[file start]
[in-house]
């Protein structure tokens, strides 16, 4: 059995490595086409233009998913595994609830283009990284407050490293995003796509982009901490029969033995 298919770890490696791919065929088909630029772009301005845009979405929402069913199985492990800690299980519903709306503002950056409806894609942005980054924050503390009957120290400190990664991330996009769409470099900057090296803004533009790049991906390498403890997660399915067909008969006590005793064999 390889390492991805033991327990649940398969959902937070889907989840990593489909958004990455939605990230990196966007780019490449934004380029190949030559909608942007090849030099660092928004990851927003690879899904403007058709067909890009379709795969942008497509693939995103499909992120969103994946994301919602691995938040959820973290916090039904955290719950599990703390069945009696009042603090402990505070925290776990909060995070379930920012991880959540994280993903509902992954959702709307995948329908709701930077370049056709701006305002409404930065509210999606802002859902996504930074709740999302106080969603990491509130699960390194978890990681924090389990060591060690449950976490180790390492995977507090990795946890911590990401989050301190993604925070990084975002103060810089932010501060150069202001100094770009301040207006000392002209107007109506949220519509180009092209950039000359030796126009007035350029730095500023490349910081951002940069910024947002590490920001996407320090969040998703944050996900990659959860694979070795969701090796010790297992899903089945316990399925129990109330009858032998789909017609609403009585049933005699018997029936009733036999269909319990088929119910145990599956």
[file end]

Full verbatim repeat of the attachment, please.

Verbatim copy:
[in-house]
């Protein structure tokens, strides 16, 4: 059995490595086409233009998913595994609830283009990284407050490293995003796509982009901490029969033995 298919770890490696791919065929088909630029772009301005845009979405929402069913199985492990800690299980519903709306503002950056409806894609942005980054924050503390009957120290400190990664991330996009769409470099900057090296803004533009790049991906390498403890997660399915067909008969006590005793064999 390889390492991805033991327990649940398969959902937070889907989840990593489909958004990455939605990230990196966007780019490449934004380029190949030559909608942007090849030099660092928004990851927003690879899904403007058709067909890009379709795969942008497509693939995103499909992120969103994946994301919602691995938040959820973290916090039904955290719950599990703390069945009696009042603090402990505070925290776990909060995070379930920012991880959540994280993903509902992954959702709307995948329908709701930077370049056709701006305002409404930065509210999606802002859902996504930074709740999302106080969603990491509130699960390194978890990681924090389990060591060690449950976490180790390492995977507090990795946890911590990401989050301190993604925070990084975002103060810089932010501060150069202001100094770009301040207006000392002209107007109506949220519509180009092209950039000359030796126009007035350029730095500023490349910081951002940069910024947002590490920001996407320090969040998703944050996900990659959860694979070795969701090796010790297992899903089945316990399925129990109330009858032998789909017609609403009585049933005699018997029936009733036999269909319990088929119910145990599956």